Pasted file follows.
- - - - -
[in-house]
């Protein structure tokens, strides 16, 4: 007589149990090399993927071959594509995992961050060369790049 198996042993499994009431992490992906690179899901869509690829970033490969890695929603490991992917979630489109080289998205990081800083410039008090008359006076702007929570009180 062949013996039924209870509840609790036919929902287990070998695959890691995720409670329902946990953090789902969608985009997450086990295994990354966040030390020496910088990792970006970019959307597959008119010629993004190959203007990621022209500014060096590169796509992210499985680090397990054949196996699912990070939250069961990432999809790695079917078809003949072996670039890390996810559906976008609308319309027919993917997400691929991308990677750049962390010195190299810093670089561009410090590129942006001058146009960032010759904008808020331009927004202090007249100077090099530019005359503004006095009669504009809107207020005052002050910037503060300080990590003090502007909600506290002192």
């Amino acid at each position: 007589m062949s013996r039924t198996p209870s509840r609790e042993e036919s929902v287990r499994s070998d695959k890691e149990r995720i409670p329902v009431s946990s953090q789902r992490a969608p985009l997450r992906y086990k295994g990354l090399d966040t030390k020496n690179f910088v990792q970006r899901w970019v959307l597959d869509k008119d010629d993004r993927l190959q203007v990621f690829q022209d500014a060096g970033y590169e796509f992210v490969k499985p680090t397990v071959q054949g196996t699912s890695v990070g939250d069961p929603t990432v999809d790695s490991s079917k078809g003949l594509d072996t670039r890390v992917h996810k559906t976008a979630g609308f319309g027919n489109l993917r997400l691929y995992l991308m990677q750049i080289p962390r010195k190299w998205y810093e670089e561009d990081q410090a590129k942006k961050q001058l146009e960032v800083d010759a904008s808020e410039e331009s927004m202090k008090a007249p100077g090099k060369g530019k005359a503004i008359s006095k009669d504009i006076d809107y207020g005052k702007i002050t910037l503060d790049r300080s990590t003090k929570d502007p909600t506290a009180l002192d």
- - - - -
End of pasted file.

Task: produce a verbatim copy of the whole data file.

[in-house]
């Protein structure tokens, strides 16, 4: 007589149990090399993927071959594509995992961050060369790049 198996042993499994009431992490992906690179899901869509690829970033490969890695929603490991992917979630489109080289998205990081800083410039008090008359006076702007929570009180 062949013996039924209870509840609790036919929902287990070998695959890691995720409670329902946990953090789902969608985009997450086990295994990354966040030390020496910088990792970006970019959307597959008119010629993004190959203007990621022209500014060096590169796509992210499985680090397990054949196996699912990070939250069961990432999809790695079917078809003949072996670039890390996810559906976008609308319309027919993917997400691929991308990677750049962390010195190299810093670089561009410090590129942006001058146009960032010759904008808020331009927004202090007249100077090099530019005359503004006095009669504009809107207020005052002050910037503060300080990590003090502007909600506290002192």
């Amino acid at each position: 007589m062949s013996r039924t198996p209870s509840r609790e042993e036919s929902v287990r499994s070998d695959k890691e149990r995720i409670p329902v009431s946990s953090q789902r992490a969608p985009l997450r992906y086990k295994g990354l090399d966040t030390k020496n690179f910088v990792q970006r899901w970019v959307l597959d869509k008119d010629d993004r993927l190959q203007v990621f690829q022209d500014a060096g970033y590169e796509f992210v490969k499985p680090t397990v071959q054949g196996t699912s890695v990070g939250d069961p929603t990432v999809d790695s490991s079917k078809g003949l594509d072996t670039r890390v992917h996810k559906t976008a979630g609308f319309g027919n489109l993917r997400l691929y995992l991308m990677q750049i080289p962390r010195k190299w998205y810093e670089e561009d990081q410090a590129k942006k961050q001058l146009e960032v800083d010759a904008s808020e410039e331009s927004m202090k008090a007249p100077g090099k060369g530019k005359a503004i008359s006095k009669d504009i006076d809107y207020g005052k702007i002050t910037l503060d790049r300080s990590t003090k929570d502007p909600t506290a009180l002192d």